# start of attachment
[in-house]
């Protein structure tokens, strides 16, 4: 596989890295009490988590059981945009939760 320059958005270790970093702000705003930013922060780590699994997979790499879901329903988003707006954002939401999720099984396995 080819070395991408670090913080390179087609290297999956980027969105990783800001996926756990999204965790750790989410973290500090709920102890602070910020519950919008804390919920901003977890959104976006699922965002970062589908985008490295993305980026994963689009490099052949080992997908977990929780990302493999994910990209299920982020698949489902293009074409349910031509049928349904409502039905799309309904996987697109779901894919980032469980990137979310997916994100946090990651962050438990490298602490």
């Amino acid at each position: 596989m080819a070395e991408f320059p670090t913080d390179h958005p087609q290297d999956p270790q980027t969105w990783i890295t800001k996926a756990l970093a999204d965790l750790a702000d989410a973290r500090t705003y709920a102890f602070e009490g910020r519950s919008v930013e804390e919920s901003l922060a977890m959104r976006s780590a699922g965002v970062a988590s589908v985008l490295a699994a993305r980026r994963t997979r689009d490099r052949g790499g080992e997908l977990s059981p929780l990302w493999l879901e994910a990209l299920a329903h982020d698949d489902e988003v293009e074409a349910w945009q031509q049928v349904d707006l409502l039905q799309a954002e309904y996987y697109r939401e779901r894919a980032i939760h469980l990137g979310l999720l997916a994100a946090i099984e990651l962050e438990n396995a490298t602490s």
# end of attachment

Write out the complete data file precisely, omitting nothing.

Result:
[in-house]
């Protein structure tokens, strides 16, 4: 596989890295009490988590059981945009939760 320059958005270790970093702000705003930013922060780590699994997979790499879901329903988003707006954002939401999720099984396995 080819070395991408670090913080390179087609290297999956980027969105990783800001996926756990999204965790750790989410973290500090709920102890602070910020519950919008804390919920901003977890959104976006699922965002970062589908985008490295993305980026994963689009490099052949080992997908977990929780990302493999994910990209299920982020698949489902293009074409349910031509049928349904409502039905799309309904996987697109779901894919980032469980990137979310997916994100946090990651962050438990490298602490």
């Amino acid at each position: 596989m080819a070395e991408f320059p670090t913080d390179h958005p087609q290297d999956p270790q980027t969105w990783i890295t800001k996926a756990l970093a999204d965790l750790a702000d989410a973290r500090t705003y709920a102890f602070e009490g910020r519950s919008v930013e804390e919920s901003l922060a977890m959104r976006s780590a699922g965002v970062a988590s589908v985008l490295a699994a993305r980026r994963t997979r689009d490099r052949g790499g080992e997908l977990s059981p929780l990302w493999l879901e994910a990209l299920a329903h982020d698949d489902e988003v293009e074409a349910w945009q031509q049928v349904d707006l409502l039905q799309a954002e309904y996987y697109r939401e779901r894919a980032i939760h469980l990137g979310l999720l997916a994100a946090i099984e990651l962050e438990n396995a490298t602490s």